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The basic principle of Dehumidifiers is that they remove moisture from the air by drawing the air into a medium (A) the desiccant wheel to absorrb vapour from the air, or (B) refrigeration evaporator, and cooling the air below its dew point, where the water condenses and is then removed from the system.
The Desiccant wheel is a highly absorbent material, which easily attracts the water vapour in the air as it flows through it. Then using the return air from the space, the moisture is taken out of the unit and outside in an energy efficient method. As you can see below, the air is loaded with water vapour on the way into the desiccant wheel, and upon leaving the wheel it is significantly drier.
The refrigerant dehumidifiers uses a similar technique, but water vapour is removed by cooling the air to below its dew point (the temperature at which it begins to turn to water droplets) and turning into water on the cold condenser fins. These water droplets then fall into a drip tray below, and the water is removed from the system. The air is then reheated on a condensor and cycled into the space.
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With our understanding of Master Refrigeration and Comparison with DST cost and energy we can share the suitable solution for you. Usually the question is do you need humidity control below 50 – 60% in below 18C? Refrigeration is better at warmer humid condition and desiccant will system is better for lower humidity and dew-points as discussed below.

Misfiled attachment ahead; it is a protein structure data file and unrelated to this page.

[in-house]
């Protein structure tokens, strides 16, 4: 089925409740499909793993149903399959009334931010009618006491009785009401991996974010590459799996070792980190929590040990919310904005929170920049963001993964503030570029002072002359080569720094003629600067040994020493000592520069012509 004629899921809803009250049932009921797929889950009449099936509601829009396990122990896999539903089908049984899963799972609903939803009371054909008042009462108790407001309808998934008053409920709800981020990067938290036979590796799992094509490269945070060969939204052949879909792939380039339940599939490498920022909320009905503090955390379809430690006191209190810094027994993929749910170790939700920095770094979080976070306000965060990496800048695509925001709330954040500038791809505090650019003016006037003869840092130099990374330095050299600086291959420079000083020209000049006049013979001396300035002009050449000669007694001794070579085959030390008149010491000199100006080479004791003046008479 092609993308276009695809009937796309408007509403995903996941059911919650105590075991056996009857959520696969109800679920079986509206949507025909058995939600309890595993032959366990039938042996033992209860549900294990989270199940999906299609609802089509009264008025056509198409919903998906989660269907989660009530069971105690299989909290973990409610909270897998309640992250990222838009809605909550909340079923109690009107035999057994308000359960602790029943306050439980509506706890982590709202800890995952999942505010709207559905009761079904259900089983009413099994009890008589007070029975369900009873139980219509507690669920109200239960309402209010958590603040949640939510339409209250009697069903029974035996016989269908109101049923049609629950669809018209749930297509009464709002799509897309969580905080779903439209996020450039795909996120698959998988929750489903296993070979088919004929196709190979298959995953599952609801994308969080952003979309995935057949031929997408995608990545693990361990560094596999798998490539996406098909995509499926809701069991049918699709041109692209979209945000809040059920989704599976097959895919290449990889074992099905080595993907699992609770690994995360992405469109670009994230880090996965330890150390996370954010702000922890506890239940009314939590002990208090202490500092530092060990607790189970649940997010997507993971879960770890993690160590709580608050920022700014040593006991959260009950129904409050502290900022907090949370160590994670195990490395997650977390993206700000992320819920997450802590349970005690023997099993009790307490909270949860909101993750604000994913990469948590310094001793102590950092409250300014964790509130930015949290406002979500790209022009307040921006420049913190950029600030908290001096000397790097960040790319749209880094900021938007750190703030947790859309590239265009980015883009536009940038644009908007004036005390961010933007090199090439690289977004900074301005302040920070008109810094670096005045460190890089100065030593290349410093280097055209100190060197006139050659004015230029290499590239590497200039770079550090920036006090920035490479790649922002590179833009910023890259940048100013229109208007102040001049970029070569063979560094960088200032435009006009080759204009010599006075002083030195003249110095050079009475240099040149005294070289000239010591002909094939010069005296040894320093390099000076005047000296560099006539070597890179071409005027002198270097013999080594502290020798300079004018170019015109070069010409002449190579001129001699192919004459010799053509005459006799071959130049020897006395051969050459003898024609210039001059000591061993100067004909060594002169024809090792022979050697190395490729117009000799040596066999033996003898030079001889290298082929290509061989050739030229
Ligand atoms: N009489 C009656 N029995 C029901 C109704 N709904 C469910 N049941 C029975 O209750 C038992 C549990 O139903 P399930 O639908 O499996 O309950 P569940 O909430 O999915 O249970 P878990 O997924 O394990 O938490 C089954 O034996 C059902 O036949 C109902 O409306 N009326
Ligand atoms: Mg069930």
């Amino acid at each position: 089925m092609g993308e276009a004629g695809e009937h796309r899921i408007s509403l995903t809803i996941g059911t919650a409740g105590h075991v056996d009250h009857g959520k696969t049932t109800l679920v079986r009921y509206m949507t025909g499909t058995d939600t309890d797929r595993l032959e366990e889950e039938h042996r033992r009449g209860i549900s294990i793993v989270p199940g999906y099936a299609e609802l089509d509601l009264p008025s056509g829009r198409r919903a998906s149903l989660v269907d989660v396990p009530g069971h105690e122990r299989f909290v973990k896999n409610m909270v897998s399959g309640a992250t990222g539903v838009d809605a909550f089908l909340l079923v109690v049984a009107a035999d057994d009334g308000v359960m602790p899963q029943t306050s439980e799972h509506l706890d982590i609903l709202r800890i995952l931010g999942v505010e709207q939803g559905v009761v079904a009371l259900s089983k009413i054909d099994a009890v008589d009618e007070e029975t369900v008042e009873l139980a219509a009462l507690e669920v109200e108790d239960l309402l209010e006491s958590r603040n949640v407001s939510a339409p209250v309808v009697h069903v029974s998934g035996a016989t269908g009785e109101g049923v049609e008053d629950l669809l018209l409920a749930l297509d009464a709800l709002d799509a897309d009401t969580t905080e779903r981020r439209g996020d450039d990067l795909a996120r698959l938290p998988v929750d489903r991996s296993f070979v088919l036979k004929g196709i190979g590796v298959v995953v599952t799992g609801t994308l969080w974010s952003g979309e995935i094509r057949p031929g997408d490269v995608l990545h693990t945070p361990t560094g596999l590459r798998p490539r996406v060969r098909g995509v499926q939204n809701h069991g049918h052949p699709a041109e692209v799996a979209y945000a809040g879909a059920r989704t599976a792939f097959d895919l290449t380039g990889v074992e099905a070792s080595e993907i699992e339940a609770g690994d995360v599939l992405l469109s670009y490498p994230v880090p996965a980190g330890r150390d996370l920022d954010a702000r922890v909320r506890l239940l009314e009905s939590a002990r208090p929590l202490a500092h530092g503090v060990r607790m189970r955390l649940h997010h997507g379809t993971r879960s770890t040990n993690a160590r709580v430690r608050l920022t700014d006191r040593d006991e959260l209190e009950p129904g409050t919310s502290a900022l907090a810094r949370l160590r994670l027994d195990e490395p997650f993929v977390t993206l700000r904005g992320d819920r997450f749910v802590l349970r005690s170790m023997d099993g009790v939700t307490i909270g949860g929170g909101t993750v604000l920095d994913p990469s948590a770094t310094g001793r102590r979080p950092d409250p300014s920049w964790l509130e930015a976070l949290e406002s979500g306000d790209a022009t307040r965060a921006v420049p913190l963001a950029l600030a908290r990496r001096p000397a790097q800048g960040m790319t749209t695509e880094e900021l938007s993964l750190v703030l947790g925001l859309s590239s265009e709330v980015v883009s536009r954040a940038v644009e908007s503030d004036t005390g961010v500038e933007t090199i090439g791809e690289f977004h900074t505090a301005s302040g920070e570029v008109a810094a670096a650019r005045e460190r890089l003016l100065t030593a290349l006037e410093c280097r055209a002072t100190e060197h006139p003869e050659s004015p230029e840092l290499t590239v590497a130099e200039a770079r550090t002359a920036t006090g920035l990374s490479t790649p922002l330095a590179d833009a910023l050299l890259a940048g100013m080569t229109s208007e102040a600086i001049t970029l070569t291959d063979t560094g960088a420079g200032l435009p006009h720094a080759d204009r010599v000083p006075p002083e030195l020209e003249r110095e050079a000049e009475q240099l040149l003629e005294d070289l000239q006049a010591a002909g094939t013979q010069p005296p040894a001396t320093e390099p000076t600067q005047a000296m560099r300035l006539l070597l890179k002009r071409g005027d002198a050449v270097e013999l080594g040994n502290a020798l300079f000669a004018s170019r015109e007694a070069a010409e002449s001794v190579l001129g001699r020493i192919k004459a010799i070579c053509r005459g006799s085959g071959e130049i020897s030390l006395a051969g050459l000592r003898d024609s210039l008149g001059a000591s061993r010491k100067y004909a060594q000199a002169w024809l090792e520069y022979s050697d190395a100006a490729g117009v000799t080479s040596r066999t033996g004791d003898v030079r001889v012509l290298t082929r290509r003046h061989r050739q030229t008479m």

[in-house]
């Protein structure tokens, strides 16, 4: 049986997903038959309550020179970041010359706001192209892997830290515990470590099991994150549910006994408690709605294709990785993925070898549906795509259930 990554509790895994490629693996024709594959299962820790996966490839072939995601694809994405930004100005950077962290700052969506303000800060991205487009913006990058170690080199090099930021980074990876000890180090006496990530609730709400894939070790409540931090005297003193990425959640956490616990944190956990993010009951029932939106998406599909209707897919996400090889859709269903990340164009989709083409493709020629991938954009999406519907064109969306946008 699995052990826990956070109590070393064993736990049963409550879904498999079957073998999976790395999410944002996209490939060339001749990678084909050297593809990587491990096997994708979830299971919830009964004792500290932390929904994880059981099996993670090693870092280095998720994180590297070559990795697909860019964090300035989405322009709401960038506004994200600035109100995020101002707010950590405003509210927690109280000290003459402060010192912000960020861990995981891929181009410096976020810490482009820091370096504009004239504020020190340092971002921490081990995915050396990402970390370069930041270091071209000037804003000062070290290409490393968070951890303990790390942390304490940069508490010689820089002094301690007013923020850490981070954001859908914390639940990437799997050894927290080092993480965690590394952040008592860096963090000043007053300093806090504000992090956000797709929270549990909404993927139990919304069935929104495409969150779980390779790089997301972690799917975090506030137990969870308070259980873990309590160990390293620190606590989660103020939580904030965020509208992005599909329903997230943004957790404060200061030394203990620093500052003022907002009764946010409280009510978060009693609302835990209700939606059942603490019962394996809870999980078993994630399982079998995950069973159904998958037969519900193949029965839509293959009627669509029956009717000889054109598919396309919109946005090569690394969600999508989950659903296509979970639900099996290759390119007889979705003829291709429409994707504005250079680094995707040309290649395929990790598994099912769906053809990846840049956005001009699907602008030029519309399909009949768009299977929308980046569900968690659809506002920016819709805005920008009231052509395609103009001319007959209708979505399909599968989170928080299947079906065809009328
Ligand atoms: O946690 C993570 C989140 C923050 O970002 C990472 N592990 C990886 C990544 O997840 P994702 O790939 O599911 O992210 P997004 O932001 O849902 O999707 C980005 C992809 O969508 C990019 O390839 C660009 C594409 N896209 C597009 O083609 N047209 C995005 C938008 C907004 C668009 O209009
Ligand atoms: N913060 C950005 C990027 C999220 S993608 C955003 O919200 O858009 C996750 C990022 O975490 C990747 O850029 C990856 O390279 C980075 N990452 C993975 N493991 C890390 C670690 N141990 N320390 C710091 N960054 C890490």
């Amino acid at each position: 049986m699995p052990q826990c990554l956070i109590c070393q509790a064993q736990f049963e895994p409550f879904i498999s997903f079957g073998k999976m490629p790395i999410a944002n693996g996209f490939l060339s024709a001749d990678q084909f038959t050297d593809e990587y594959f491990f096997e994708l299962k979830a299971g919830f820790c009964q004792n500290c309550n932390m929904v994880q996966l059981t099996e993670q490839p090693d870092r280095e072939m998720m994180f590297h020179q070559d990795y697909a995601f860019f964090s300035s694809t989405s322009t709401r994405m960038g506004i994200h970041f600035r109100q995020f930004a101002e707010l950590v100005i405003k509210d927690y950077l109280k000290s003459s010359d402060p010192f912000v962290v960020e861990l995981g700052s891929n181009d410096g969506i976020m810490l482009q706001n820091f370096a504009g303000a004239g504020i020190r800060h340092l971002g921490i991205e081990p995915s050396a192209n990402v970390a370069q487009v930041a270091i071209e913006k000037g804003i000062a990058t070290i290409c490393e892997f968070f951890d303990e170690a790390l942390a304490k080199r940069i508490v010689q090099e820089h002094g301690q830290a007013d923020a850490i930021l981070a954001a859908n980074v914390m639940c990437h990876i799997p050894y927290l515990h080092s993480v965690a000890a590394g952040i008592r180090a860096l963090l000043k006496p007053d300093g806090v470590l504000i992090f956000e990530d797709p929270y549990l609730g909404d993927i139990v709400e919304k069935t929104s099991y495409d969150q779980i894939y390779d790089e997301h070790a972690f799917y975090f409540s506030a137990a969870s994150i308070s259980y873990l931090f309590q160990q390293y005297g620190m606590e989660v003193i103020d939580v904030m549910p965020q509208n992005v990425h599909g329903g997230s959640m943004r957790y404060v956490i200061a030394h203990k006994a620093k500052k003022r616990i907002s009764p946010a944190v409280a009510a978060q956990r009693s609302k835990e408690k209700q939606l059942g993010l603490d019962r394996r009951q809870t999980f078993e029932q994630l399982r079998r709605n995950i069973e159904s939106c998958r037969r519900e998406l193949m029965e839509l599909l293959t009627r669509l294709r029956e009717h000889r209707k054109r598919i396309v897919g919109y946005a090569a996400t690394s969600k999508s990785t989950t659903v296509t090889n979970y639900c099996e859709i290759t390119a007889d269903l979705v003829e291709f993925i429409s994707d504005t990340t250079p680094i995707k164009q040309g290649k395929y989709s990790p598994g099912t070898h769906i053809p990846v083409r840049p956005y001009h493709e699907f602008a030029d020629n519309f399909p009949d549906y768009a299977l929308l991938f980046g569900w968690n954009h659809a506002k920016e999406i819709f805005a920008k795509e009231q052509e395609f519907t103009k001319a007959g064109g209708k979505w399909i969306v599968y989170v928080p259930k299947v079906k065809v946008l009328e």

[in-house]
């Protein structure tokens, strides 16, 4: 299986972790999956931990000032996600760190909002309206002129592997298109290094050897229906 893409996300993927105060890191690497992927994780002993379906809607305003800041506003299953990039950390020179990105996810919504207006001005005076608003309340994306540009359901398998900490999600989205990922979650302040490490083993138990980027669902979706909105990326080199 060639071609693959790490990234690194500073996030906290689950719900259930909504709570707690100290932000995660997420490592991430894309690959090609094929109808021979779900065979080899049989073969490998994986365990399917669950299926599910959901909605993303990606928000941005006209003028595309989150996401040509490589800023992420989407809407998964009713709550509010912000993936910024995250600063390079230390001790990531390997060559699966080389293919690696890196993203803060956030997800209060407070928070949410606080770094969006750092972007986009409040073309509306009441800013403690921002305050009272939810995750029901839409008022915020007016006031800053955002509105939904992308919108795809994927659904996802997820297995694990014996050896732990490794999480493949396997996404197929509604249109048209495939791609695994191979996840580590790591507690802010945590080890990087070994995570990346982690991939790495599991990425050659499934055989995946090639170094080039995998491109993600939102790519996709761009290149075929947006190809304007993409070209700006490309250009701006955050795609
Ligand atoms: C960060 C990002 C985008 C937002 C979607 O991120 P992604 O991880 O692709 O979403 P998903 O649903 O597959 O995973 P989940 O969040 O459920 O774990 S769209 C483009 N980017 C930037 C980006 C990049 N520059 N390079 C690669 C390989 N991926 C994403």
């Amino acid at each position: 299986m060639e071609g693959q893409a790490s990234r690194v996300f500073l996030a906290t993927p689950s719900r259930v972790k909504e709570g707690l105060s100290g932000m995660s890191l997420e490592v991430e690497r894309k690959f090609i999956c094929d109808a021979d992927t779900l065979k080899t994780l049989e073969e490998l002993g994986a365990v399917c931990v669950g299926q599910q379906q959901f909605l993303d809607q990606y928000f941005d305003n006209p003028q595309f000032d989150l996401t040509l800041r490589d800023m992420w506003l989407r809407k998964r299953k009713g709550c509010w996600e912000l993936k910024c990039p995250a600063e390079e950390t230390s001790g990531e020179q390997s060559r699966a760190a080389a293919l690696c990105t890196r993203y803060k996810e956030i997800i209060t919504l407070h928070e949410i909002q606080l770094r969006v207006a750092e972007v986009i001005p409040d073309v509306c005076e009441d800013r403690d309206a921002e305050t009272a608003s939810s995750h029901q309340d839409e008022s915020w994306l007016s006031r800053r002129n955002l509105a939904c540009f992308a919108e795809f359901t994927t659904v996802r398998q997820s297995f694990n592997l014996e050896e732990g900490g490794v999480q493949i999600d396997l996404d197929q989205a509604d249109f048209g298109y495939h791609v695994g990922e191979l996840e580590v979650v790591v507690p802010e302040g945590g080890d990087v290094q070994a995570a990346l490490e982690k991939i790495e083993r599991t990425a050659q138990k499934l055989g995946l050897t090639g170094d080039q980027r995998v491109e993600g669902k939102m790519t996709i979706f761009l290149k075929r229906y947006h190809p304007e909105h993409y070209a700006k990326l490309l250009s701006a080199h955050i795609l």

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The table demonstrates the diminished performance of refrigeration capacity at controlled room conditions
Q’s and A’s
How often will I need to replace the desiccant rotor?
The desiccant rotor is the heart of the dehumidifier and our silica gel rotors have a 3 year warranty on performance. The rotor will normally out-live other mechanical components. Some chemicals can, on rare occasions, have a detrimental affect on silica gel as can contaminated air, so if in doubt – ask. In general we can say that our rotors will operate effectively for at least 10 years.
Can I wash the rotor?
Although the rotor is washable in water or acid based detergent, this is carried out as a last resort and is not included as part of the maintenance routine. Although the procedure is relatively straightforward, do not attempt this without consultation. To avoidcontaminating the rotor it is essential that air filters are regularly maintained.
How is the dehumidifier capacity controlled?
The rotor will only adsorb moisture if it is being continually reactivated. The level of reactivation is dependant on both the reactivation air volume and the reactivation temperature. Full capacity is achieved when the reactivation temperature is between 120°C and 140°C at the nominal airflow. In most cases the reactivation airflow is commissioned at a constant volume, so the drying capacity would be controlled by regulating the air temperature. In steam reactivated units the airflow can be controlled as the steam flow isself regulating.
How do I drain condensate from the unit?